Fig. 1: Outline of the process to transform PVDC into graphite.

a Raw PDVC powder, b carbonised PVDC, c TEM images of carbonised PVDC treated with one high-temperature pulse, d TEM after six pulses, eg XRD pattern for the samples in bd across a 2θ range of 10–90°.

The evolution of ordering is quantified in Fig. 2. Particularly illustrative is the {002} reflection associated with the interlayer spacing of graphite. As shown in Fig. 2a, this reflection can be decomposed into three components: a broad peak associated with disordered carbon (D), a sharp peak at 26.0° associated with randomly turbostratic graphenic carbon (T), and another sharp peak at 26.5° indicating the presence of graphite (G). After one pulse, the {002} reflection is broad and is dominated by the disordered component. The turbostratic peak becomes visible after four pulses with a shoulder evident after five pulses indicating the graphite layering. After six pulses, a dramatic change can be observed in the XRD pattern, where numerous sharp reflections become prominent and the {002} reflection shifts entirely to the 26.5° value associated with crystalline graphite. Significant reflections appear, in particular the {101} at 44° (Fig. 2b) and the {112} at 84°. These reflections indicate specific 3D ordering that only arises from AB stacking characteristic of Bernal graphite13. This indicates that most of the sample has graphitised. This is an astonishing result, as PVDC appears in Franklin’s work3 and standard carbon reference books2,12 as a prototypical non-graphitising material.

Fig. 2: XRD analysis of PVDC treated with high-temperature pulses.

a Magnification of the {002} reflection from the five-pulse sample showing the disordered (D), turbostratic (T) and graphitic (G) components. b Magnification of the 6-pulse sample demonstrating a high degree of 3D order. c Full XRD patterns for different number of pulses. Dotted lines indicate graphite reflections: from left to right, {002}, {100}, {101}, {004}, {110}, {112}, {006}. d Percentage of turbostratic and graphite phases as computed from the intensity ratios of the {002} reflection. The date at which the heat treatment occurred has been included for each sample. The asterisk indicates a sample produced using a different graphite tube.

To quantify the transformation, we extract quantitative estimates of each phase from the intensity ratio of the components making up the {002} reflection. Figure 2d shows the turbostratic and graphite components for all our experiments (see full data in Supplementary Table 1). When pulsing up to four times, the ordered components (T+G) make up a few percent of the sample. Previous reports using conventional furnaces have reported similarly small percentages of ordered components (<5%) from high-temperature treatment of non-graphitising carbons3,5,6. The logarithmic scale highlights the rapid increase in ordering; after five pulses, the ordered fraction (T+G) is ~10% while after six pulses the graphite phase completely dominates. The six-pulse sample is around 90% graphite and has no identifiable turbostratic peak, with the remaining material in the disordered phase.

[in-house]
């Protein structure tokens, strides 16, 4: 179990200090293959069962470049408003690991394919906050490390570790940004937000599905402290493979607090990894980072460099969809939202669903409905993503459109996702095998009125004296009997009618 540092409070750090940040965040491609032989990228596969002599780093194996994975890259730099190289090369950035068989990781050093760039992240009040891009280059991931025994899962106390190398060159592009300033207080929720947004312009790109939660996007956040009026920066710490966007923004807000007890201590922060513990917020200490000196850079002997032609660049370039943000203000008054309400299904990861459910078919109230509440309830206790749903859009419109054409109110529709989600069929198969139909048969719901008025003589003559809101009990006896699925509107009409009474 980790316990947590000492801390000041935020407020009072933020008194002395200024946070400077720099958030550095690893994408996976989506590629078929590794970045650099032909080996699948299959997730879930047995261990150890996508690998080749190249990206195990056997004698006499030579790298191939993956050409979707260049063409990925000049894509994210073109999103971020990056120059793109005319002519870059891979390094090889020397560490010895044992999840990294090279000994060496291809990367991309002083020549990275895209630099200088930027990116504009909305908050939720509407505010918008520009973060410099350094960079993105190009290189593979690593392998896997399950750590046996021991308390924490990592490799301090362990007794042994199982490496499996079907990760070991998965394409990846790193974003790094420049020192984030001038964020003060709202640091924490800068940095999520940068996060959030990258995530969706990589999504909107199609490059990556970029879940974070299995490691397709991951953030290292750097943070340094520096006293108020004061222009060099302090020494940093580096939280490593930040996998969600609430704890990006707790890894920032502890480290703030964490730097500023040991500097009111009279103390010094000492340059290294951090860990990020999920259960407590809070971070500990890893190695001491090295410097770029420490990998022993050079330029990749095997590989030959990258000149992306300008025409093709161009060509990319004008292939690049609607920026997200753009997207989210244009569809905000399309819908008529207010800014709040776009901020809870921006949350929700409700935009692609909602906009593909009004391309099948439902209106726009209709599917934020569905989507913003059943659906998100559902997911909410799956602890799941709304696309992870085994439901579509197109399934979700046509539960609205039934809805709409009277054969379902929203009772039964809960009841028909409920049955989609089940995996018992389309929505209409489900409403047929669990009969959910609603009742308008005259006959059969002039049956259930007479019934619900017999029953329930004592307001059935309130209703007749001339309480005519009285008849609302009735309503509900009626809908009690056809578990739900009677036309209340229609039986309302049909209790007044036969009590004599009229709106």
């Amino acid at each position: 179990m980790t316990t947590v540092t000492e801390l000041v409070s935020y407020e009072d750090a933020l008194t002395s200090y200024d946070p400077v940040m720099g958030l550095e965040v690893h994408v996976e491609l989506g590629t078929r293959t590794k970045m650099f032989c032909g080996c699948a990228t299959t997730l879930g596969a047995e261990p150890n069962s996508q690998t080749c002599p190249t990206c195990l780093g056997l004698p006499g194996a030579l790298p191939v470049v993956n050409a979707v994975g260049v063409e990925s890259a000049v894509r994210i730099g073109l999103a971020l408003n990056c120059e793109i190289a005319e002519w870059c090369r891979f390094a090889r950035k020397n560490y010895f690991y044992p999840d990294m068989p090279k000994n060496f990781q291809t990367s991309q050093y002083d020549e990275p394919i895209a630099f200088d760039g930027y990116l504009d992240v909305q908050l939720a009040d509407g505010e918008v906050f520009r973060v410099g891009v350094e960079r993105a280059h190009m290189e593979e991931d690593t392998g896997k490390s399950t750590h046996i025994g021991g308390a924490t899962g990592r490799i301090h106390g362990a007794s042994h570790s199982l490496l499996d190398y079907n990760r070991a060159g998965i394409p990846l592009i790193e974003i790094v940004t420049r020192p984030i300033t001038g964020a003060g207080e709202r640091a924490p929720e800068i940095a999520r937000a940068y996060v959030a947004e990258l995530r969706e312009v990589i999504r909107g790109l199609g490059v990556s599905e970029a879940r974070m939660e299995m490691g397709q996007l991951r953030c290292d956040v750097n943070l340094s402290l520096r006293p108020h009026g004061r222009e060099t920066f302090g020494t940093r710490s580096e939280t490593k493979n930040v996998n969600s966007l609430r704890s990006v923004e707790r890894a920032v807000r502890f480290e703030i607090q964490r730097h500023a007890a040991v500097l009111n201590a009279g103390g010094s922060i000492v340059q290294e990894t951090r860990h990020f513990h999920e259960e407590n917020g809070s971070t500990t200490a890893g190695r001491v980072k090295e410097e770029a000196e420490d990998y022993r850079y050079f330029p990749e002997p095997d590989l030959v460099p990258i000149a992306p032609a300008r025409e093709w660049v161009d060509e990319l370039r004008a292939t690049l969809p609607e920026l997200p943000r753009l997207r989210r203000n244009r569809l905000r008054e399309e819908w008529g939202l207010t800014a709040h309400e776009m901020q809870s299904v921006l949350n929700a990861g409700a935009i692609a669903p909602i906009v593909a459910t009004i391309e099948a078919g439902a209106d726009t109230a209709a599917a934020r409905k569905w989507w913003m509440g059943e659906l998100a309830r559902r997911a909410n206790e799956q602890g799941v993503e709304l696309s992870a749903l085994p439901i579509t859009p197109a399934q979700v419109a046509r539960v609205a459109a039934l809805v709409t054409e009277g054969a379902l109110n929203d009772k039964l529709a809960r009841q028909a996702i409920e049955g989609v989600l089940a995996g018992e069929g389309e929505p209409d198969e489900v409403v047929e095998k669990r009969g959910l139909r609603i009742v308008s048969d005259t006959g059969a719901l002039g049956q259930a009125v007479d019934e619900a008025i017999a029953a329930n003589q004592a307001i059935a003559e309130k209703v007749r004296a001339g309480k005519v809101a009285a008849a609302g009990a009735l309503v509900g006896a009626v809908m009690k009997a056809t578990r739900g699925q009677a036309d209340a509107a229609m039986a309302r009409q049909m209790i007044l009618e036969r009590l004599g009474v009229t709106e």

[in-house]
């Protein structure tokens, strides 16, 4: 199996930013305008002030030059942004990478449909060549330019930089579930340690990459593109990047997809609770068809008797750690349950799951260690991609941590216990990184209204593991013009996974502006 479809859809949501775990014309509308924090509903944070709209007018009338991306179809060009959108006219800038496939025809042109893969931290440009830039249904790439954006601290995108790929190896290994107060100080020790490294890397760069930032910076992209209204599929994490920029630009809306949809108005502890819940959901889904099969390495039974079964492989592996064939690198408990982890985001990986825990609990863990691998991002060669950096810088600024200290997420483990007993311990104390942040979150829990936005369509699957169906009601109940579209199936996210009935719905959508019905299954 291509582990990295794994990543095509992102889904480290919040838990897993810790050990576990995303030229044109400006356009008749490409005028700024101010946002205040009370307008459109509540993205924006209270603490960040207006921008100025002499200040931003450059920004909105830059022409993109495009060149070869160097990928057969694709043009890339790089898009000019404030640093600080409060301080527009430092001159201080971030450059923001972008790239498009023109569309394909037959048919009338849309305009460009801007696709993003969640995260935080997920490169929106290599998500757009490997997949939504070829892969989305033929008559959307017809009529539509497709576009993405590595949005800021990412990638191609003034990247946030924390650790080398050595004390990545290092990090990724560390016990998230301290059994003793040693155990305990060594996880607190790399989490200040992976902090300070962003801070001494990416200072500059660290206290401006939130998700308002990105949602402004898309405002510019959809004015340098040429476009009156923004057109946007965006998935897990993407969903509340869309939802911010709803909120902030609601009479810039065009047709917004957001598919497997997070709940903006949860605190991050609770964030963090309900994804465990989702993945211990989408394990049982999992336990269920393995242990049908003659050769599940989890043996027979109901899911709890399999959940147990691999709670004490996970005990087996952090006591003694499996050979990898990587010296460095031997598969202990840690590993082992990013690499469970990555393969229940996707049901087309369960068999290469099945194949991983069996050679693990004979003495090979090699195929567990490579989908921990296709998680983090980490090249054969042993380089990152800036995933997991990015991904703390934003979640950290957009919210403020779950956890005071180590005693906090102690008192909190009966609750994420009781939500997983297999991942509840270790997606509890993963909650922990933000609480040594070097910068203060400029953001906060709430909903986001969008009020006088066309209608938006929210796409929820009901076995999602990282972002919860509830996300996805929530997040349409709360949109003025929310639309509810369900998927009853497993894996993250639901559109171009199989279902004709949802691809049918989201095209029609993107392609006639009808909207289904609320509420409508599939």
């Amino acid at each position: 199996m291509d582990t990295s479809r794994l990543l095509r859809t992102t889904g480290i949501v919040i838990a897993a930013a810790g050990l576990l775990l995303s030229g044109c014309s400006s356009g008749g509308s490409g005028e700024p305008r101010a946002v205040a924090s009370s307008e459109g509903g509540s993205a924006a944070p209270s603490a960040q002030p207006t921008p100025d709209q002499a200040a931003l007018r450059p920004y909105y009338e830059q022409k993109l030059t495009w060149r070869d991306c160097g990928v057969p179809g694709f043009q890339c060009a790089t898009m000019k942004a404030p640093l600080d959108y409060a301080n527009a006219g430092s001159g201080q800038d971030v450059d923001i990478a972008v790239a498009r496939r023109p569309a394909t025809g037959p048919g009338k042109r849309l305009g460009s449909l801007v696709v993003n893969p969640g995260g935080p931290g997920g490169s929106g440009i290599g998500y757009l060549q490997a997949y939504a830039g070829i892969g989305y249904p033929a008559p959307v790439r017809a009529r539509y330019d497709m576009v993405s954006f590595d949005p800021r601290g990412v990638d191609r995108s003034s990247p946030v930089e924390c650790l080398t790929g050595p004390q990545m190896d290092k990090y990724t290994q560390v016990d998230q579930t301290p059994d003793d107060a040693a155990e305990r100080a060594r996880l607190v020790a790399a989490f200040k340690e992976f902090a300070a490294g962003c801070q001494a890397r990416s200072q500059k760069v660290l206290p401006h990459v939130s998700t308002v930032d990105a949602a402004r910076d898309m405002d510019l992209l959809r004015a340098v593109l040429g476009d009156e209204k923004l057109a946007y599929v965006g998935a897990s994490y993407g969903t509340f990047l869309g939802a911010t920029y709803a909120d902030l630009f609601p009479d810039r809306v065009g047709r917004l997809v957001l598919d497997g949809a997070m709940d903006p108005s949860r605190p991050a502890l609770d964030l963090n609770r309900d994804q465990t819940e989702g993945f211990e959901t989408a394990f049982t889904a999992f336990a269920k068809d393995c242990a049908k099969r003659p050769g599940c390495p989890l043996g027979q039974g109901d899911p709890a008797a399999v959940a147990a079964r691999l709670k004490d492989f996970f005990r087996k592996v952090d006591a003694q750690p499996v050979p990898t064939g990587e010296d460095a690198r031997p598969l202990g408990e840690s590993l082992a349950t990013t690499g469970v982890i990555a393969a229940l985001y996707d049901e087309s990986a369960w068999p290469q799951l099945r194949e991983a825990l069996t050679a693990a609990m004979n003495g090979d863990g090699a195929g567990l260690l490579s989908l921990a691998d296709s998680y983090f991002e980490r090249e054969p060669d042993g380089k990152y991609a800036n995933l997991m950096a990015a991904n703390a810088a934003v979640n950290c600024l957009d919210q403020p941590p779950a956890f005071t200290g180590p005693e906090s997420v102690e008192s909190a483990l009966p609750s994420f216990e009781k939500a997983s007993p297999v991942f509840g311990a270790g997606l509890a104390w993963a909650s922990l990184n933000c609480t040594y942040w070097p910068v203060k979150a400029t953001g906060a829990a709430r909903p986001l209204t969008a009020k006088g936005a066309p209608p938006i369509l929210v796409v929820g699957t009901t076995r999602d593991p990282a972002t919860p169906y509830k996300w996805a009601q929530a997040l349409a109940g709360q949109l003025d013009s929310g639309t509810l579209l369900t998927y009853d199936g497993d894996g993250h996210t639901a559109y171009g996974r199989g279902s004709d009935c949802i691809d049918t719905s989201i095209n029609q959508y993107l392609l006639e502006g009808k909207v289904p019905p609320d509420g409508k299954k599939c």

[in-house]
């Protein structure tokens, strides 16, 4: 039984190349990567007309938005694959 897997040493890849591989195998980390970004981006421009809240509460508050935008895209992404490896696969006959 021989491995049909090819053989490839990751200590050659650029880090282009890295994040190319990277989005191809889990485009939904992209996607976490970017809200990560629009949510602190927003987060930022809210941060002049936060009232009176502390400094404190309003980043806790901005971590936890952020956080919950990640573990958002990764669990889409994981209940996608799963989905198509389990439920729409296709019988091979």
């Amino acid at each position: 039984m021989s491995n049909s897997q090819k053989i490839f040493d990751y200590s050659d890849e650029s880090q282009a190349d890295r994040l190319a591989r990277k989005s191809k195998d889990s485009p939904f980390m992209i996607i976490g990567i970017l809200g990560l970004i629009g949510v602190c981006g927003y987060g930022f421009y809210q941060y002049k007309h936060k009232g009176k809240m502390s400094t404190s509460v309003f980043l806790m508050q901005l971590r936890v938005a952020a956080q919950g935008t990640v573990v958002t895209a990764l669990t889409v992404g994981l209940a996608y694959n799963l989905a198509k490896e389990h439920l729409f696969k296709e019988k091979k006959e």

To discount the possibility that contamination is the origin of the graphite component, we performed three checks. First, we confirmed the purity of the as-bought PVDC using energy-dispersive X-ray spectroscopy. No metallic impurities were detected down to the sensitivity limit of ~0.1 wt%, far below the 15–20 wt% used to catalyse graphitisation9,10,11. Second, we considered that the graphite may have come from fatigue of the tube furnace. If this were the case, then the amount of graphite would correlate with the number of times a tube is used. The ordering of the time stamps in Fig. 2d prove that this is not the case. The data are monotonic in the number of pulses, even though the experiments were not performed in chronological order. Finally, the six-pulse sample was replicated three times using two different tubes, and all XRD parameters were essentially identical (see Supplementary Fig. 1).

We use two real-space techniques, Raman spectroscopy and TEM, to characterise carbonised PVDC treated with high-temperature pulses. The results from Raman (Fig. 3a) are consistent with XRD and show that there is an obvious transformation after six pulses. All spectra exhibit the D, G, D′ and 2D bands characteristic of crystalline sp2 hybridised carbon structures14. The sample treated with six pulses is distinct from all others and displays small D and D′ bands indicating a high degree of graphitisation. The ID/IG ratio is computed by fitting the bands to a Lorentzian function and measures the structural disorder in the basal plane15. Figure 3b shows the average from five aleatory locations on each sample. The ID/IG ratio is >1 for all samples except for the sample treated with six pulses where ID/IG is almost zero, indicating a drastic increase of crystalline sizes (La)16 and a decrease in point defect densities in the basal plane17. The 2D band can be fitted to a single peak for all samples except after six pulses where the band splits into two peaks (~2710 cm−1 and ~2737 cm−1) as shown in Fig. 3c. This behaviour has been reported as evidence of 3D ordering by Pimenta et al.18 in a study where disordered sp2 carbon films were treated at different temperatures showing the splitting of the 2D band with increase in stacking order. The splitting observed here supports the XRD data and confirms the efficient conversion of turbostratic into highly crystalline graphite.